US streaming giant Netflix on Thursday said it ended last year with more than 230 million global subscribers, beating analysts’ expectations as hits such as “Wednesday” and “Harry & Meghan” enticed new viewers.
“2022 was a tough year, with a bumpy start but a brighter finish,” the company said in a letter announcing bumper fourth quarter earnings.
Netflix also announced that co-founder Reed Hastings was standing down as CEO, ending a two-decade long leadership that saw the company grow from a rent-by-mail DVD service to an entertainment juggernaut.
Hastings ceded everyday control of Netflix to his two longtime associates Chief Operating Officer Greg Peters and Ted Sarandos, who has been the face of Netflix in Hollywood and had already been named co-CEO.
“Our board has been discussing succession planning for many years (even founders need to evolve!)” Hastings said in a blog post.
He said he would hold the new job of executive chairman, noting this was a role that tech giant founders often take, using Amazon’s Jeff Bezos and Microsoft’s Bill Gates as examples.
The changing of the guard was announced as Netflix posted added subscribers that blew past even the most optimistic expectations.
The streaming giant said it enticed 7.7 million new members in three months, bringing Netflix membership around the world to 230 million people.
Netflix praised a successful slate of new content that included horror-themed comedy “Wednesday,” saying the “Addams Family” spinoff was the company’s third most popular series ever.
Royal tell-all documentary “Harry & Meghan” also scored, Netflix said, as well as “Glass Onion: A Knives Out Mystery” starring Daniel Craig.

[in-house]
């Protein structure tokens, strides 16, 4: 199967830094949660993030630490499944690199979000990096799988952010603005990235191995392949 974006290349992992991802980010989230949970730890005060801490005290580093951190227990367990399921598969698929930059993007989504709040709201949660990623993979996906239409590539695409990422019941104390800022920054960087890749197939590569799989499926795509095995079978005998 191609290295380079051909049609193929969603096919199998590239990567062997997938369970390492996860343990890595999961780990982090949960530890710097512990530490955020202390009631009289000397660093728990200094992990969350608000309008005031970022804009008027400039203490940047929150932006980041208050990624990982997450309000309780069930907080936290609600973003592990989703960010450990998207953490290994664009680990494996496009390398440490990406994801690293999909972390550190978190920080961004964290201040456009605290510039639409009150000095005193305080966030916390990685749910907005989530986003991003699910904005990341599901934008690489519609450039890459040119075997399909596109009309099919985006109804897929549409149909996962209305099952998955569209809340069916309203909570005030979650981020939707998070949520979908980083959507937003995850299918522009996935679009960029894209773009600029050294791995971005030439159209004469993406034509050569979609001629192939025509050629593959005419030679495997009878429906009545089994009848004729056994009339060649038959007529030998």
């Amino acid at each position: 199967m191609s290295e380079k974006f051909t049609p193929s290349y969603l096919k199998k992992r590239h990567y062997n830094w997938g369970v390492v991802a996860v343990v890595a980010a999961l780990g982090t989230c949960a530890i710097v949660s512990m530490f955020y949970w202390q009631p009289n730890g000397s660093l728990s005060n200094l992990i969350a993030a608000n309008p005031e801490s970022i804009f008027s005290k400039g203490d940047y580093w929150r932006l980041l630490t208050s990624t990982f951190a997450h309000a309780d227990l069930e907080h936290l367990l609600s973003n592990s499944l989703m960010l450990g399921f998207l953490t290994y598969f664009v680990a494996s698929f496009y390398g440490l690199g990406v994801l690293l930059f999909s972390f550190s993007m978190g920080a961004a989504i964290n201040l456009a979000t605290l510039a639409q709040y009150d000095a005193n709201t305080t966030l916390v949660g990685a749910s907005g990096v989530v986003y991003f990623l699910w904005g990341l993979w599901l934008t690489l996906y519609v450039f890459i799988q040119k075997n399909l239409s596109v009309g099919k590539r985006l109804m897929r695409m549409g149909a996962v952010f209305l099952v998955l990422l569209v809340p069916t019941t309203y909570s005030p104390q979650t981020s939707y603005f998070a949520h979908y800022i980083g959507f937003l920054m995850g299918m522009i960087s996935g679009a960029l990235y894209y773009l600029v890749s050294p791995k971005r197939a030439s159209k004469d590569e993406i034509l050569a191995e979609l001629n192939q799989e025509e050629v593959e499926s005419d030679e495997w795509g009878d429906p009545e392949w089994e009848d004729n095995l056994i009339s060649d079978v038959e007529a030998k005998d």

“This is in stark contrast to the first half of the year. Creating the next biggest blockbuster drives subscribers,” said tech and media analyst Paolo Pescatore.
– New rivals –
The fresh titles helped attract users to a new lower-priced “Basic with Ads” subscription, as consumers cut back on their entertainment spending amid soaring inflation and an uncertain economy.
Revenue in the October to December period, at $7.85 billion, was in line with estimates and helped send shares in Netflix up by more than six percent after the announcement.
Netflix insists that counting new users is no longer the most important criteria for assessing the company’s health and that revenue should instead be the main metric.
“What may be getting lost in the mix is that some number of new subscribers — we don’t know how many — likely came in on Netflix’s ad-supported tier,” said Insider Intelligence principal analyst Paul Verna.
“That means, most likely, lower average revenue per subscriber, which is a measure Wall Street will be paying more attention to as Netflix’s ad businesses scales up,” he said.
After years of standing alone as the world’s premiere streaming site, Netflix now faces strong competition from deep-pocketed rivals, including Disney +, which has also introduced an ad-based subscription.
But despite the new challenges, Netflix is one of the rare tech giants to have garnered confidence from Wall Street with its share price up almost 50 percent in the past six months.
Other tech giants, and streaming rival Disney, have been hammered on the markets as firms lay off employees and cut costs after a massive hiring and spending spree at the height of the coronavirus pandemic.